TOPEKA (KSNT) – A series of murals has been steadily growing on a quiet street near the Kansas Expocentre.
Now, one of the original artists is helping to bring the project closer to completion.
Dave Loewenstein, a Lawrence-based muralist, is putting the finishing touches on a mural all about Topeka on S.W. Fillmore near 20th Street.
Loewenstein said the mural, which is on the western wall of a building owned by the city of Topeka’s water department, is about how Topeka got it’s name.
And it helps debunk some of the urban myth surrounding the origins of the city.
The word “Topeka” comes from an Ioway tribal word for a very specific place.
“For a kind of place that would you go to dig up wild prairie turnips. Some people call them prairie potatoes,” Loewenstein said while painting a think white border around the 200-feet-wide mural.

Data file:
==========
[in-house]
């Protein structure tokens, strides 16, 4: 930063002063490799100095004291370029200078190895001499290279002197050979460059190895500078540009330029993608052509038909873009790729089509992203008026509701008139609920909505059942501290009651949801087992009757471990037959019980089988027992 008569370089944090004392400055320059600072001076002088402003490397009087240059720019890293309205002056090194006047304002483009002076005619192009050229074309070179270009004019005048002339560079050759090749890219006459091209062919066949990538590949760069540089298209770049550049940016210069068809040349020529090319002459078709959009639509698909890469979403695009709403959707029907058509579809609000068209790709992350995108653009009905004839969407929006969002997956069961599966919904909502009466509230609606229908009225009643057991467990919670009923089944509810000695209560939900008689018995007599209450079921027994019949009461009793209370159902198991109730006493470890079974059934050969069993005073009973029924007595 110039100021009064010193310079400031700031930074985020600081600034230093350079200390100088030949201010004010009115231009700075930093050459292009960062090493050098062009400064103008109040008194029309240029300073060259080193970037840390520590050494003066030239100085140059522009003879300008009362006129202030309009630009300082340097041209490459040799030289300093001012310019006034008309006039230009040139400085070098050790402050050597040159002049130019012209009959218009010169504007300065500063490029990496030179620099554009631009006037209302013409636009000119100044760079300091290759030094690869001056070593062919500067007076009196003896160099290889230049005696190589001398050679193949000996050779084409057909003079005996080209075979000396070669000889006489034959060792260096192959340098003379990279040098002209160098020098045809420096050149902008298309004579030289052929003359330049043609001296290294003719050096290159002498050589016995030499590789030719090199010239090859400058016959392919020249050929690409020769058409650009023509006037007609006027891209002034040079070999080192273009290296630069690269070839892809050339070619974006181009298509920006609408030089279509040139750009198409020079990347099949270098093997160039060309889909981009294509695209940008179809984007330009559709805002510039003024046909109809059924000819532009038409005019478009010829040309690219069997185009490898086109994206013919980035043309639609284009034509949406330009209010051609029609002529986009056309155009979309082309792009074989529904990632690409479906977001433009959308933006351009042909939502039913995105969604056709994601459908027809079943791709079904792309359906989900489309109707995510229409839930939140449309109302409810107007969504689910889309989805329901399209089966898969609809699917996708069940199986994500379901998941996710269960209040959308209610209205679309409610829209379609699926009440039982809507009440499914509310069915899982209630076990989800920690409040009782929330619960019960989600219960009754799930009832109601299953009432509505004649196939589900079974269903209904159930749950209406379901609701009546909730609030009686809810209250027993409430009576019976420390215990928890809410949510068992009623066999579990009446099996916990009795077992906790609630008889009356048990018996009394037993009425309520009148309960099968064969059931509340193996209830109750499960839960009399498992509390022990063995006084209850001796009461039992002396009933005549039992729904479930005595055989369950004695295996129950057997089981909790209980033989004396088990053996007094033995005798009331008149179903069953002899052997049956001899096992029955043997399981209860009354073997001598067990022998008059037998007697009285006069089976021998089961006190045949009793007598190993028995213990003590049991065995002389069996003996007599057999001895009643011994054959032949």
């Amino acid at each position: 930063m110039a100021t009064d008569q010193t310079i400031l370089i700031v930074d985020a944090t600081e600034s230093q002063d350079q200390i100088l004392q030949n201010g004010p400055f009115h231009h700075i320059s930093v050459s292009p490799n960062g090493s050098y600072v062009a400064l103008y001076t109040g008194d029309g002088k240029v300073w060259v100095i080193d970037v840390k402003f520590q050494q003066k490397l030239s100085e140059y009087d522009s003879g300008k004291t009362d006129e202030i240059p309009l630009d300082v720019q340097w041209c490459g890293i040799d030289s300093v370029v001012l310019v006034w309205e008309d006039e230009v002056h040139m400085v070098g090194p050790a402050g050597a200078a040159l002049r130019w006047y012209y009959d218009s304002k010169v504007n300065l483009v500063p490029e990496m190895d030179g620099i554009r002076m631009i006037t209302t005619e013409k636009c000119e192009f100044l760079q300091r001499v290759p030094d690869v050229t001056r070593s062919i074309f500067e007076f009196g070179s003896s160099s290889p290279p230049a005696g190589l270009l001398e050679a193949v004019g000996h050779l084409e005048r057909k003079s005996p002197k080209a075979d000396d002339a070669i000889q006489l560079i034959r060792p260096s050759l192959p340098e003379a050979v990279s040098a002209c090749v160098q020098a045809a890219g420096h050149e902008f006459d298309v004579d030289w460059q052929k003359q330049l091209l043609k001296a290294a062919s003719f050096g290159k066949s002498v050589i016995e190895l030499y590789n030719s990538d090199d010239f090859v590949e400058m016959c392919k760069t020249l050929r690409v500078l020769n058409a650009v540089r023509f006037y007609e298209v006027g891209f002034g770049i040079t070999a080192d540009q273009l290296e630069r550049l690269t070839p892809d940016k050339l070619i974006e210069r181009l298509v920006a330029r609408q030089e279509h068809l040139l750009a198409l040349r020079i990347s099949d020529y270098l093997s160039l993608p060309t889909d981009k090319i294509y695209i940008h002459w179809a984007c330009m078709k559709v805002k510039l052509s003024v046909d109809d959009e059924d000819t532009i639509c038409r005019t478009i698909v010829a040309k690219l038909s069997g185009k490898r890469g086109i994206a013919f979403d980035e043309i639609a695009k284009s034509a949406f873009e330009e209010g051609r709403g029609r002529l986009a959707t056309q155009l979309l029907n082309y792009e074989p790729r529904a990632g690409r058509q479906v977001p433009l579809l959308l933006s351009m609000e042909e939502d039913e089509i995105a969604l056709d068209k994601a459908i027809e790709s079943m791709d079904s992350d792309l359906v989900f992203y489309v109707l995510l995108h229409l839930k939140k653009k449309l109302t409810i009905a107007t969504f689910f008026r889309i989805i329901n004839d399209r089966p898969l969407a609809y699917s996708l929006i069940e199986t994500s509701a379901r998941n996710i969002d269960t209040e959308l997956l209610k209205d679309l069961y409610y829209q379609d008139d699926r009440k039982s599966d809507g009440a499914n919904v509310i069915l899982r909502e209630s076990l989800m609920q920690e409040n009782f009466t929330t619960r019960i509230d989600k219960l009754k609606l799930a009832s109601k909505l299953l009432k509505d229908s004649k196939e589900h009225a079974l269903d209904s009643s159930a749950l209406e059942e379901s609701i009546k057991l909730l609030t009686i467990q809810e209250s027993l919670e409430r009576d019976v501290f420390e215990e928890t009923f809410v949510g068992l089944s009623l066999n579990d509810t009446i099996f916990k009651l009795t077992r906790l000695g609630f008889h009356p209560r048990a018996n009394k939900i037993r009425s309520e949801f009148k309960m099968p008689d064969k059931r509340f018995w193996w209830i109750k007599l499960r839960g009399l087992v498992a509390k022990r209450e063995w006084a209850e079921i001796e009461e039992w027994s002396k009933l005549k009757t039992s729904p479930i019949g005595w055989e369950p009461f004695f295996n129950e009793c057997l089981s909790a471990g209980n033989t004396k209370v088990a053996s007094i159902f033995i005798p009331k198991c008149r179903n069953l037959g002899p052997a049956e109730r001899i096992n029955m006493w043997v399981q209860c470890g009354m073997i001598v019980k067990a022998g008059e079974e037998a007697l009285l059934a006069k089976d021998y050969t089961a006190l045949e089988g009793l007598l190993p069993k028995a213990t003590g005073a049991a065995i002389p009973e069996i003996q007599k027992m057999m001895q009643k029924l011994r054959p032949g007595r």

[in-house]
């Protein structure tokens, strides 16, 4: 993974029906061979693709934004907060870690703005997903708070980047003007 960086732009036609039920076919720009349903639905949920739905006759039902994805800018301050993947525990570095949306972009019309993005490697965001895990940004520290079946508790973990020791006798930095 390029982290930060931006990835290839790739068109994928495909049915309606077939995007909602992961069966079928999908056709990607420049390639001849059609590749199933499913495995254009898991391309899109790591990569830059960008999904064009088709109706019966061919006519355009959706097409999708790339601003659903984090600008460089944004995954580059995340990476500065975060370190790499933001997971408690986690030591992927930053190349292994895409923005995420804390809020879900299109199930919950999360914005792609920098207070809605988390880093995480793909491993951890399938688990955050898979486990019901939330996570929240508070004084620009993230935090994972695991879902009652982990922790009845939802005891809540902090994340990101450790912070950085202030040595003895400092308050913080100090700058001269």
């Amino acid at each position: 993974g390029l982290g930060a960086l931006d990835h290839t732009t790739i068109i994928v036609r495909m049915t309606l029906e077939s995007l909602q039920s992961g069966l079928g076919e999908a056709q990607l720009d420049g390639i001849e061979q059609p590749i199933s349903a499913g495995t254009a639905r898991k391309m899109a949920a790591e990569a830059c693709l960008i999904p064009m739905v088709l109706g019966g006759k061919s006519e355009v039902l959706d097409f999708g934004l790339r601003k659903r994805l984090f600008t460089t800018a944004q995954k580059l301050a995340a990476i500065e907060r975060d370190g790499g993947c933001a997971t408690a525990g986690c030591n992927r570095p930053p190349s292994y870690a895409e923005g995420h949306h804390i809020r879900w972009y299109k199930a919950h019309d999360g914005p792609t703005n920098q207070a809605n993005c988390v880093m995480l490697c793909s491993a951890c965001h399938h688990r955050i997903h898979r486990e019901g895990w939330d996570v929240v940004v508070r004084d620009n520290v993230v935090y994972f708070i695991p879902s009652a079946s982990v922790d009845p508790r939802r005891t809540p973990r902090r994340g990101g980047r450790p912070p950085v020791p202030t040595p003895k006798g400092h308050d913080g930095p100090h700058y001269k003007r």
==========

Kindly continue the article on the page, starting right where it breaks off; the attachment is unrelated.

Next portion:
The rustic vegetable plays a big role in the piece. Divided into three parts, most commonly referred to as a trip-tic, the mural spotlights the vegetable in one small panel.
In the main piece, an Ioway grandmother tells the story of Topeka to her son and her granddaughter, according to Loewenstein.
The grandmother, the central figure in the entire piece, holds a rope of prairie potatoes that loops around to the edge of the frame transforming into a herd of buffalo.
This newest mural follows the central theme of all the murals which focus on telling the “people’s history” as Loewenstein describes the series.
“(It) means the stories that get left out of history books. The people who are really meaningful and have a great impact but not everybody knows about,” he said about the topics and subjects chosen for the murals.
And the mural designs were not left up to Loewenstein alone.
The project, which started in 2007, is community-based. Groups of artists and community members gather to pick themes, research and conceptualize the murals.
Then community painting days allow Topekans to join in the fun. At the start of every mural, Loewenstein said the backgrounds and larger parts of the murals are done by the residents.
He said this process, although it can be lengthy, is an important part of the project. Because, at it’s core, the project is for the people of Topeka and Chesney Park neighborhood.
“We can’t do these projects without the folks who live here because the meaning and the stories come from them,” he said.